Sam Altman marked his formal return as CEO helm of OpenAI today in a company memo that confirmed changes to the company's board including a new non-voting seat for the startup's primary investor, Microsoft. In a memo sent to staff and shared on OpenAI's blog, Altman painted the chaos of the past two weeks, triggered by the board's loss of trust in their CEO, during which almost the entire staff of the company threatened to quit, as a testament to the startup's resilience rather than a sign of instability. "You stood firm for each other, this company, and our mission," Altman wrote. "One of the most important things for the team that builds [artificial general intelligence] safely is the ability to handle stressful and uncertain situations, and maintain good judgment throughout. Altman was ousted on November 17. The company's nonprofit board of directors said that a deliberative review had concluded that Altman "was not consistently candid in his communications with the board." Under OpenAI's unusual structure, the board's duty was to the project's original, nonprofit mission of developing AI that is beneficial to humanity, not the company's business. That board that ejected Altman included the company's chief scientist, Ilya Sutskever, who later recanted and joined with staff who threatened to quit if Altman was not reinstated. Altman said that there would be no hard feelings over that, although his note left questions over Sutskever's future. "I love and respect Ilya, I think he's a guiding light of the field and a gem of a human being.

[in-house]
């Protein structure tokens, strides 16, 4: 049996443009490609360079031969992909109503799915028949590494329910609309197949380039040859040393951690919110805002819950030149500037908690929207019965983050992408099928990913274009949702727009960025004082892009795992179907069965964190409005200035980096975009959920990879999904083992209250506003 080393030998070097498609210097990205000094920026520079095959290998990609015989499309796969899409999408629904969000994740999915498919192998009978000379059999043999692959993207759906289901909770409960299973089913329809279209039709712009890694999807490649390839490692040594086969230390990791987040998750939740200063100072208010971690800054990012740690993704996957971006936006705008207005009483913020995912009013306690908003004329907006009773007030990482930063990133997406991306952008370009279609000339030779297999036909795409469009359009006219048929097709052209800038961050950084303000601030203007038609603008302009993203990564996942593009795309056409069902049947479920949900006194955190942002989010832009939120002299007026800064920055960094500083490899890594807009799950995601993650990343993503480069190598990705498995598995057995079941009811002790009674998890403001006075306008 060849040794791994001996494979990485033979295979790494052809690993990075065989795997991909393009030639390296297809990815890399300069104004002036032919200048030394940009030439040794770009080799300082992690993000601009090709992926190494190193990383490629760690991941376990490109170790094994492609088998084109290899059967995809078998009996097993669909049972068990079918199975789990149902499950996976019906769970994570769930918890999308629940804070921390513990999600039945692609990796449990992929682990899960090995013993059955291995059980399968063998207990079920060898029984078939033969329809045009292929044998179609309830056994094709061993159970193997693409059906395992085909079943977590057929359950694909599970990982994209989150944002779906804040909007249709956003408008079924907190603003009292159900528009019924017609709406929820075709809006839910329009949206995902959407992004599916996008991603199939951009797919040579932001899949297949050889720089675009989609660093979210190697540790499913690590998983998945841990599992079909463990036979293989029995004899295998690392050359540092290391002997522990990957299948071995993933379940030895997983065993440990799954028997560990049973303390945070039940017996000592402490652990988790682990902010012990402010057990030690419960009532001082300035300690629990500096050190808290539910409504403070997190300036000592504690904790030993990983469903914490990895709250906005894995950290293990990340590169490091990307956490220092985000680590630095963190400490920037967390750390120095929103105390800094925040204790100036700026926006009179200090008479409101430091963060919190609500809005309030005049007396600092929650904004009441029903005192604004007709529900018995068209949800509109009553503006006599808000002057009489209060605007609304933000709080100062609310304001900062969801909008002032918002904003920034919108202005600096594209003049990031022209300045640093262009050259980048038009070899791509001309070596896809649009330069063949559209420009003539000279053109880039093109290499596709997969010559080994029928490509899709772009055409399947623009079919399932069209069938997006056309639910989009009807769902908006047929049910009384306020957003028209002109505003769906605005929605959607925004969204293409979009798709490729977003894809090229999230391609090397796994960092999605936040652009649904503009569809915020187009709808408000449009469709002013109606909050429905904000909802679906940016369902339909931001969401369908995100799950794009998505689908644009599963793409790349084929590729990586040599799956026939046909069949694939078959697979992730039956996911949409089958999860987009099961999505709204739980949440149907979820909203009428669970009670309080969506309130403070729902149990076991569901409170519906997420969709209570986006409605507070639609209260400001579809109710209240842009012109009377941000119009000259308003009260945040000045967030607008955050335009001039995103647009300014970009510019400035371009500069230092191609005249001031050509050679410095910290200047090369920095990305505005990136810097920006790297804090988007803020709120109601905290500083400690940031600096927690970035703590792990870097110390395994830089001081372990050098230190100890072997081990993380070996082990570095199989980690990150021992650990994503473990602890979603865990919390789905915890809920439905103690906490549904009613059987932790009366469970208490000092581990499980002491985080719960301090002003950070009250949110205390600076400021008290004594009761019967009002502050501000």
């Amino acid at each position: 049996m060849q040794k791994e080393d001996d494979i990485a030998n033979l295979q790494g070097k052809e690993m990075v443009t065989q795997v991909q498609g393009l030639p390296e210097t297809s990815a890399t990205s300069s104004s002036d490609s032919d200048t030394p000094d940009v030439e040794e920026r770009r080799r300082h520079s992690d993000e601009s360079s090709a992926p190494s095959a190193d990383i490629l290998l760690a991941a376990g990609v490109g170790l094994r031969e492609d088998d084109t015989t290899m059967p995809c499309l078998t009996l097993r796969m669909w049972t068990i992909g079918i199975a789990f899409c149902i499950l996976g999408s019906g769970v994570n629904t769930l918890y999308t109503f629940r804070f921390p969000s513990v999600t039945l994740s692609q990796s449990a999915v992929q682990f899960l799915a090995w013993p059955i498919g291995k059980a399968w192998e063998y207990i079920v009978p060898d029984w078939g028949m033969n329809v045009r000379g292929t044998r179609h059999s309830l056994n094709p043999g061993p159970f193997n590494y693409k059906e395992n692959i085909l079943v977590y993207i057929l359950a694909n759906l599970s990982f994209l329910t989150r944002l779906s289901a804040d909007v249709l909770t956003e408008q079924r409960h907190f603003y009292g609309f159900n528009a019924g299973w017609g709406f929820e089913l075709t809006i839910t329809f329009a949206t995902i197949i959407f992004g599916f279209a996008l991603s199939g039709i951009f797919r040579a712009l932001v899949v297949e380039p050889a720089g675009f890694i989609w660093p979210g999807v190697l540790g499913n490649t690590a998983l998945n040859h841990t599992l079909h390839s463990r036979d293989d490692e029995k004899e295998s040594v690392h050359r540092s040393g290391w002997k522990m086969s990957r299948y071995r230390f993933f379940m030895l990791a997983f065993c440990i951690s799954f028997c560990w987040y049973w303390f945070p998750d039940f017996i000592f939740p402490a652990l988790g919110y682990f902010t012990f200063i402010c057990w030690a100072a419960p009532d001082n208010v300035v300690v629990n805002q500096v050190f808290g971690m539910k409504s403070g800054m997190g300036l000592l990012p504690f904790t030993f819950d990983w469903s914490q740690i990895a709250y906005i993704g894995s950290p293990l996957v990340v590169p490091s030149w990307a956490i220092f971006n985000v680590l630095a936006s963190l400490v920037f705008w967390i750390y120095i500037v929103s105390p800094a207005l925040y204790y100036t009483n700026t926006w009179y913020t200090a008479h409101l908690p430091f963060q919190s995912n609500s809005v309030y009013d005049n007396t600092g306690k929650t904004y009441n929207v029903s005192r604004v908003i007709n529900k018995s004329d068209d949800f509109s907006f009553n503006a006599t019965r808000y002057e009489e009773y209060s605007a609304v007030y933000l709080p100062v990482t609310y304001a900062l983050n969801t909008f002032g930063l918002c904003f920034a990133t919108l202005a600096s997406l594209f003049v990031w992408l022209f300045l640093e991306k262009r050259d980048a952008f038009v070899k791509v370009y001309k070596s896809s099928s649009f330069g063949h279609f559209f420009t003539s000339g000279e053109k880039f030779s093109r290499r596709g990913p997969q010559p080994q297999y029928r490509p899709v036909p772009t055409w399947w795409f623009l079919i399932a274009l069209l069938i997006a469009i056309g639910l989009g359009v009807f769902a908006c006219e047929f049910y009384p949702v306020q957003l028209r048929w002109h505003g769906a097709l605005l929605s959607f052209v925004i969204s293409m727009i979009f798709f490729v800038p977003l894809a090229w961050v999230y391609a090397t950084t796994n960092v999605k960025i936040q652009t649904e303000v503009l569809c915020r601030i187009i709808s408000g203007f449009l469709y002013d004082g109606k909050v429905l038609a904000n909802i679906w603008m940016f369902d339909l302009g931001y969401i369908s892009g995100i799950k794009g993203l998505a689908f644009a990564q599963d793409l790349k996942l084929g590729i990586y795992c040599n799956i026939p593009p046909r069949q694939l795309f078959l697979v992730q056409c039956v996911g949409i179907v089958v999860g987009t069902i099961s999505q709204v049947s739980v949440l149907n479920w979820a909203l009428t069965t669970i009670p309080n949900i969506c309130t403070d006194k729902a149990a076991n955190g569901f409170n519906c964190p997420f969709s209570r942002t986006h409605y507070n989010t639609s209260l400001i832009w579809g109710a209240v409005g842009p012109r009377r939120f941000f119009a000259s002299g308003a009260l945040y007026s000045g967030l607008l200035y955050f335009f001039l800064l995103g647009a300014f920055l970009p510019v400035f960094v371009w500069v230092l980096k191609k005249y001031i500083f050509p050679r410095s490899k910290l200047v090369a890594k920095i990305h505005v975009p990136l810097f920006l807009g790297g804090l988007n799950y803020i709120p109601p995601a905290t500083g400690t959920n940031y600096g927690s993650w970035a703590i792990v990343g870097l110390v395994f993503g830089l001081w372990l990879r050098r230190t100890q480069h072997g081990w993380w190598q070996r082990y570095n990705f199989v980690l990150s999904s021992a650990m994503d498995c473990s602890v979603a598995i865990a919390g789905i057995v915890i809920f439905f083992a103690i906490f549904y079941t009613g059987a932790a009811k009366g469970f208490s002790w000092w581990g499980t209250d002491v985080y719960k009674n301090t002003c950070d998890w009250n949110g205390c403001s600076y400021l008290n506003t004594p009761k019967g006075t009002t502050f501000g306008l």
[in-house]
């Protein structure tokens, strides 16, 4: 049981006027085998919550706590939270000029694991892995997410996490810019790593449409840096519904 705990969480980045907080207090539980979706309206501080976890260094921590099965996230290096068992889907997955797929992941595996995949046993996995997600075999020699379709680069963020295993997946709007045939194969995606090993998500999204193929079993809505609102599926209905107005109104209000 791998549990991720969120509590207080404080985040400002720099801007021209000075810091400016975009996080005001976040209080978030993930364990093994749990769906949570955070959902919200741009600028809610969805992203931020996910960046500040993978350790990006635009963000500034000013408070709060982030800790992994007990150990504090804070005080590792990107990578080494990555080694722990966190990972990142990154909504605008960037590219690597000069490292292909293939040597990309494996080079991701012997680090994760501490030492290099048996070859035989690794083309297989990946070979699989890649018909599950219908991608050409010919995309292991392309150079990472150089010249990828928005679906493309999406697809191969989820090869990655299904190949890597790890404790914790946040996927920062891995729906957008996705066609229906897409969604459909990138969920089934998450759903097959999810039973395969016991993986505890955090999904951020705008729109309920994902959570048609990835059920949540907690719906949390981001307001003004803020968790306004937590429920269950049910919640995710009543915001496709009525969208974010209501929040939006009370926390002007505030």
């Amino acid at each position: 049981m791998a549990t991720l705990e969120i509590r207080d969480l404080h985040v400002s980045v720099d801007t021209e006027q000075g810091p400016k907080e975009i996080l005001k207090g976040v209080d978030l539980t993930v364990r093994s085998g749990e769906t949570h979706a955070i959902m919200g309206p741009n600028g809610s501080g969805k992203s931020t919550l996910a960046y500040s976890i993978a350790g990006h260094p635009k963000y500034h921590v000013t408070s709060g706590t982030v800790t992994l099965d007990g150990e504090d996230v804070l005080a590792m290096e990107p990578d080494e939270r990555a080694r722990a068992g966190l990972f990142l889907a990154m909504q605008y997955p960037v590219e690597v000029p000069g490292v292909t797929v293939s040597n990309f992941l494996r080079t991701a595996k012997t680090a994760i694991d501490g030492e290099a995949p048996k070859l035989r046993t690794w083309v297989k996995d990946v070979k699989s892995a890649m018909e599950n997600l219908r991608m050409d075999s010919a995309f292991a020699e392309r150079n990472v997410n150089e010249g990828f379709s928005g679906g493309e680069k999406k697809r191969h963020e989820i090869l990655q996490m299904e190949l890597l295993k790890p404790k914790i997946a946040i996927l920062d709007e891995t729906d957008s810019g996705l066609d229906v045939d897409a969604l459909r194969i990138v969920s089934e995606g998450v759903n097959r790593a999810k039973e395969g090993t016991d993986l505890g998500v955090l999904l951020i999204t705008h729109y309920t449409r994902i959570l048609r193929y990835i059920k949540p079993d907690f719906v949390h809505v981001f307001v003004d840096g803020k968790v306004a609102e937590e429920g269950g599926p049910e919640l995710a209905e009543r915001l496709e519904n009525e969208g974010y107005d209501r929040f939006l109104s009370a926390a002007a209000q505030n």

OpenAI's new board formally took over on Wednesday and said it would add an observer role for partner Microsoft, capping a dramatic chapter for the artificial-intelligence startup and launching a new phase of difficult decisions. The new board's initial three members were decided as part of CEO Sam Altman's return last week after the previous board abruptly fired him. The replacement directors' priorities include creating an independent committee to review the events around Altman's ouster, OpenAI's interim chairman, Bret Taylor, said in a note to employees on Wednesday.